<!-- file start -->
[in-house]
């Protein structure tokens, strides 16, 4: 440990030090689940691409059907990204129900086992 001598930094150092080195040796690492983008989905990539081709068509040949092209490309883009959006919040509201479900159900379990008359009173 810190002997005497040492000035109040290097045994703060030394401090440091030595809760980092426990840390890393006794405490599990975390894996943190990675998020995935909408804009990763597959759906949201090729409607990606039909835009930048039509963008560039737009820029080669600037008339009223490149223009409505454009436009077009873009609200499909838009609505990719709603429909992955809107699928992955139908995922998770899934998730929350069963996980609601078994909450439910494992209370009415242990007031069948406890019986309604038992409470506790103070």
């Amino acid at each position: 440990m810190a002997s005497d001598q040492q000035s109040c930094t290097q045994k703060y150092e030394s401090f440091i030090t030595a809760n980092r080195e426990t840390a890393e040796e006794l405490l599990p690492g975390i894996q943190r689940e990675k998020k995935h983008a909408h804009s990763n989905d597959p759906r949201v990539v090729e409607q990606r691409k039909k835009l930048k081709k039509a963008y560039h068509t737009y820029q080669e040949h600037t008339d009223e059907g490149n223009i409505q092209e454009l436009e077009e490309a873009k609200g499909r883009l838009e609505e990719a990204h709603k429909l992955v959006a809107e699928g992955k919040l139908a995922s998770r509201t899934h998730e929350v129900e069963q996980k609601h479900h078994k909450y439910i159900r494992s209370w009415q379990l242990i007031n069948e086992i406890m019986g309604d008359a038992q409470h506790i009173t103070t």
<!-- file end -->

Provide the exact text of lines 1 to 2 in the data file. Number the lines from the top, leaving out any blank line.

[in-house]
């Protein structure tokens, strides 16, 4: 440990030090689940691409059907990204129900086992 001598930094150092080195040796690492983008989905990539081709068509040949092209490309883009959006919040509201479900159900379990008359009173 810190002997005497040492000035109040290097045994703060030394401090440091030595809760980092426990840390890393006794405490599990975390894996943190990675998020995935909408804009990763597959759906949201090729409607990606039909835009930048039509963008560039737009820029080669600037008339009223490149223009409505454009436009077009873009609200499909838009609505990719709603429909992955809107699928992955139908995922998770899934998730929350069963996980609601078994909450439910494992209370009415242990007031069948406890019986309604038992409470506790103070």